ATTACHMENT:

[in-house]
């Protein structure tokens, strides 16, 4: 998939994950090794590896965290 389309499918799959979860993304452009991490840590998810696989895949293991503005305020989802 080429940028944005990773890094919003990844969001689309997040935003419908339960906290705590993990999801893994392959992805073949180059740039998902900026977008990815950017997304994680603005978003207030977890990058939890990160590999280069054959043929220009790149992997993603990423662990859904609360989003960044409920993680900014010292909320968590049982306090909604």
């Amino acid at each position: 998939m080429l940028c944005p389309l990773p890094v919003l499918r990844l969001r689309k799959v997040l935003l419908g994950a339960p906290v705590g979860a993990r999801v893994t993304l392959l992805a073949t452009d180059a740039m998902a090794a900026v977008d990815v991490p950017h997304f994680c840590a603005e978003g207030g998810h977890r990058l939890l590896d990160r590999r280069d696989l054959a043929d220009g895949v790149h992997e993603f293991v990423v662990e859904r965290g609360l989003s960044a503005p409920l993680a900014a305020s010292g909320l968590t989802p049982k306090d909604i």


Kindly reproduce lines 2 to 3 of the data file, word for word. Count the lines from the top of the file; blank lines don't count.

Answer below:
């Protein structure tokens, strides 16, 4: 998939994950090794590896965290 389309499918799959979860993304452009991490840590998810696989895949293991503005305020989802 080429940028944005990773890094919003990844969001689309997040935003419908339960906290705590993990999801893994392959992805073949180059740039998902900026977008990815950017997304994680603005978003207030977890990058939890990160590999280069054959043929220009790149992997993603990423662990859904609360989003960044409920993680900014010292909320968590049982306090909604």
């Amino acid at each position: 998939m080429l940028c944005p389309l990773p890094v919003l499918r990844l969001r689309k799959v997040l935003l419908g994950a339960p906290v705590g979860a993990r999801v893994t993304l392959l992805a073949t452009d180059a740039m998902a090794a900026v977008d990815v991490p950017h997304f994680c840590a603005e978003g207030g998810h977890r990058l939890l590896d990160r590999r280069d696989l054959a043929d220009g895949v790149h992997e993603f293991v990423v662990e859904r965290g609360l989003s960044a503005p409920l993680a900014a305020s010292g909320l968590t989802p049982k306090d909604i």